The Curious Case of the Clockwork Man


Mark Hodder's take on steampunk in The Strange Affair of Spring Heeled Jack (Canada, USA, Europe) was so fresh and entertaining, I couldn't wait to read the sequel. Pretty much in the same vein, The Curious Case of the Clockwork Man is another fun read!
Here's the blurb:

It is 1862, though not the 1862 it should be...

Time has been altered, and Sir Richard Francis Burton, the king’s agent, is one of the few people who know that the world is now careening along a very different course from that which Destiny intended.

When a clockwork-powered man of brass is found abandoned in Trafalgar Square, Burton and his assistant, the wayward poet Algernon Swinburne, find themselves on the trail of the stolen Garnier Collection—black diamonds rumored to be fragments of the Lemurian Eye of Naga, a meteorite that fell to Earth in prehistoric times.

His investigation leads to involvement with the media sensation of the age: the Tichborne Claimant, a man who insists that he’s the long lost heir to the cursed Tichborne estate. Monstrous, bloated, and monosyllabic, he’s not the aristocratic Sir Roger Tichborne known to everyone, yet the working classes come out in force to support him. They are soon rioting through the streets of London, as mysterious steam wraiths incite all-out class warfare.

From a haunted mansion to the Bedlam madhouse, from South America to Australia, from séances to a secret labyrinth, Burton struggles with shadowy opponents and his own inner demons, meeting along the way the philosopher Herbert Spencer, Isambard Kingdom Brunel, Florence Nightingale, and Charles Doyle (father of Sir Arthur Conan Doyle).

Can the king’s agent expose a plot that threatens to rip the British Empire apart, leading to an international conflict the like of which the world has never seen? And what part does the clockwork man have to play?

Burton and Swinburne’s second adventure—The Clockwork Man of Trafalgar Square—is filled with eccentric steam-driven technology, grotesque characters, and a deepening mystery that pushes forward the three-volume story arc begun in The Strange Affair of Spring Heeled Jack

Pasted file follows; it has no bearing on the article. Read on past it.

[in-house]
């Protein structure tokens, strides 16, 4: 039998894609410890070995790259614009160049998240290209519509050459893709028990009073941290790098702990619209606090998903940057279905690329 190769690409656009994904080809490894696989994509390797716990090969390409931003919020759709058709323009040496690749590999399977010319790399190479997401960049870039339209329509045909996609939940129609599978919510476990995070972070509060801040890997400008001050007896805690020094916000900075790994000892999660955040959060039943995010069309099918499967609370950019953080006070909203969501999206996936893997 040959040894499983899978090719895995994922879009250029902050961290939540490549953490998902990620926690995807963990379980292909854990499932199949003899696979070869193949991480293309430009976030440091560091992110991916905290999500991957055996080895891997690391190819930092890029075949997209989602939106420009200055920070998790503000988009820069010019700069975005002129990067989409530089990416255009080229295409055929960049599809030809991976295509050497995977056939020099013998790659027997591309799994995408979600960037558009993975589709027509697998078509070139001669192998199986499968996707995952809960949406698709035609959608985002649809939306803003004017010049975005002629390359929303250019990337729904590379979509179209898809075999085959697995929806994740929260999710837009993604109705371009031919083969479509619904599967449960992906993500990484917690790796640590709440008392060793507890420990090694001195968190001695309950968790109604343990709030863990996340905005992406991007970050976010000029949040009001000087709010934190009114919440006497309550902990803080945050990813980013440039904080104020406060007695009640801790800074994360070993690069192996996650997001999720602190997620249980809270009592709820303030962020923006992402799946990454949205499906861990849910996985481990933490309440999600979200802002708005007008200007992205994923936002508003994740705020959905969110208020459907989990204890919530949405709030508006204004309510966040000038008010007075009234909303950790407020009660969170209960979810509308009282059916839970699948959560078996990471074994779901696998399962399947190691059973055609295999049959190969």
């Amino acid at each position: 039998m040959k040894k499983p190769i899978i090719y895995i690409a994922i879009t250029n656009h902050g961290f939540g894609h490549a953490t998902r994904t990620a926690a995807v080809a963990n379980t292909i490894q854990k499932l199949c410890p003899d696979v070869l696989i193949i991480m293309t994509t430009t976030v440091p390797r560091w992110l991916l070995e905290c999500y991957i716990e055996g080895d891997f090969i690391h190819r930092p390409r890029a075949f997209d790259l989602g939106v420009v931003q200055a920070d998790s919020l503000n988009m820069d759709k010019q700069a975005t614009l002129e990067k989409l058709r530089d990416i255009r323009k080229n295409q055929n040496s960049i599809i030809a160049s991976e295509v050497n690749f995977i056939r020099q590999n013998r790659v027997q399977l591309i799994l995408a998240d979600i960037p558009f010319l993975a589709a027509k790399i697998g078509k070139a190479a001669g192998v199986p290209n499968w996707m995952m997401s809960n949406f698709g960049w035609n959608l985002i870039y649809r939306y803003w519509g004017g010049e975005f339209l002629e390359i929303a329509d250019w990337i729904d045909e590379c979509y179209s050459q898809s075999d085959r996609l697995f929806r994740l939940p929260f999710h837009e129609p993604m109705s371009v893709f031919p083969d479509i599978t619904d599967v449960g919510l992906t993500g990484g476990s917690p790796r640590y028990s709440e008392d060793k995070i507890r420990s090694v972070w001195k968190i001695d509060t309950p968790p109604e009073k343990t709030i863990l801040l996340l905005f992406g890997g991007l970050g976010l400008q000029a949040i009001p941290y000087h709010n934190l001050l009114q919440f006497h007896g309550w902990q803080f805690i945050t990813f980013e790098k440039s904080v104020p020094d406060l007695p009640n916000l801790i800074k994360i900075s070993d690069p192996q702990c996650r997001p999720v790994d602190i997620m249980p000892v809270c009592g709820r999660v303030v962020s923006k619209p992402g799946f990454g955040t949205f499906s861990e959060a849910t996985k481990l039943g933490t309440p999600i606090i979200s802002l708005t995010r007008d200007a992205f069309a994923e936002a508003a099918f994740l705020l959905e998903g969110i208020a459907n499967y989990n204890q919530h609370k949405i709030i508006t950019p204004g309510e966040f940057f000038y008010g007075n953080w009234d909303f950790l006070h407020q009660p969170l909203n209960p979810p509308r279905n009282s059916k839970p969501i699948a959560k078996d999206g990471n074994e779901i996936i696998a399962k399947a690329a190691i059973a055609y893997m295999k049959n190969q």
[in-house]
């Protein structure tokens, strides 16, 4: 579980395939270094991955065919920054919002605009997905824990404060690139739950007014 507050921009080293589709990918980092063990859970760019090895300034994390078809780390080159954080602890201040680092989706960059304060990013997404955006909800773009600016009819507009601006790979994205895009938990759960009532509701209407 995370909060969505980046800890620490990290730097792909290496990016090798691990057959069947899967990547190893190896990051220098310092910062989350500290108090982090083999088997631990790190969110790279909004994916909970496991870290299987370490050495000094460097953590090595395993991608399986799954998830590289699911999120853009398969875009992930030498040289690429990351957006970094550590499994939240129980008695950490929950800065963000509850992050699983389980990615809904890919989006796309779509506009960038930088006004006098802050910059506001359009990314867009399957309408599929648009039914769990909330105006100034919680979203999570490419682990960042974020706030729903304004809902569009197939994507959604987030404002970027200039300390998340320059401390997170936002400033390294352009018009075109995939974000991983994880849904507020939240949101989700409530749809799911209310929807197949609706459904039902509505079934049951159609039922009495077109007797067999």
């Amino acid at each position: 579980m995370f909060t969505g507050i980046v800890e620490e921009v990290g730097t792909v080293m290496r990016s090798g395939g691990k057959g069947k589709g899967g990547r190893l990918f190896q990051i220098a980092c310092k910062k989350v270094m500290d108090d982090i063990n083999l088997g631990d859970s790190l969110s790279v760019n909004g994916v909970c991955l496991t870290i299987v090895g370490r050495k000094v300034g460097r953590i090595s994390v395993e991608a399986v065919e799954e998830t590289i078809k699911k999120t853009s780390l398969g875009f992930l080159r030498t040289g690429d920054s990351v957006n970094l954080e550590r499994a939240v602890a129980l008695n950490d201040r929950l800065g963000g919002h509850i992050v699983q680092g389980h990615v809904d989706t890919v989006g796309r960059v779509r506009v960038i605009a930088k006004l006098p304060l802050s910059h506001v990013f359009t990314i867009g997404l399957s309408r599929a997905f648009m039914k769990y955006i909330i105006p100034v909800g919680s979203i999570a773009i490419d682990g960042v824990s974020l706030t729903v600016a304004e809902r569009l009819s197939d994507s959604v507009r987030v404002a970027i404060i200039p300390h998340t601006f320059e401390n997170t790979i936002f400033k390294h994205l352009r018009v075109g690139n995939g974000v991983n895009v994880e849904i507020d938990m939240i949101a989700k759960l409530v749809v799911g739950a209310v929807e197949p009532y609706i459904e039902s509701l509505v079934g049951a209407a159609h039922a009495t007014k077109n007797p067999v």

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Once again, it's not easy to label this book. It is steampunk, no question about it. But much like its predecessor, it is much more than that. There are alternate history/alternate reality elements imbuing every single page of this work. The time-traveling facet brings an unmistakable science fiction touch. If you add to that various fantastical elements, once more you've got yourself an inventive melting pot of speculative fiction staples that should intrigue and satisfy genre readers everywhere.

As expected, Hodder captured the essence of this pseudo-Victorian Age perfectly with its myriad mannerisms and nuances. His colorful narrative once again creates an imagery that brings this tale to life. The dialogues remain witty and engaging, with most of the cast from The Strange Affair of Spring Heeled Jack returning for Act 2.

The characterization remains my favorite aspect of this second installment. Sir Richard Francis Burton and Algernon Charles Swinburne are well-defined characters, with the latter getting more fleshed out in this sequel. Most of the men and women that comprised the supporting cast in the first volume return and are as endearing a bunch of protagonists as you're likely to find, chief among them Constable William Trounce. New faces are added to the mix, keeping things fresh. Even better, the presence of many historical figures such as Oscar Wilde, Isambard Kingdom Brunel, Florence Nightingale, and especially Herbert Spencer, add a little something extra to an already satisfying reading experience.

The rhythm can be uneven from time to time. Add to that the many POV shifts with no clear breaking point within the narrative, and this one is not a more or less fluid read the way The Strange Affair of Spring Heeled Jack was. But I truly enjoyed the way Mark Hodder connects the events from both novels, as well as how he linked the possible futures with the past. In the end, everything comes together, setting the table for what should be a very interesting finale.

The final verdict: 7.5/10

For more info about this title: Canada, USA, Europe.

3 commentaires:

redhead said...

You're right, it's steampunk, but it's so much more. I've been describing it as "Steampunk goes Mad Science".

I appreciated all the set up for future novels/adventures that Hodder put in. His alternative England is getting even more off course, it's great fun!

Anonymous said...

Is there any way to tell if / when the book will be out for the kindle? I greatly enjoyed Hodor's previous book and want this one, but I'd prefer a kindle version.

Jamie (Mithril Wisdom) said...

Why the hell haven't i read any Hodder before? I need to get my hands on some of these :)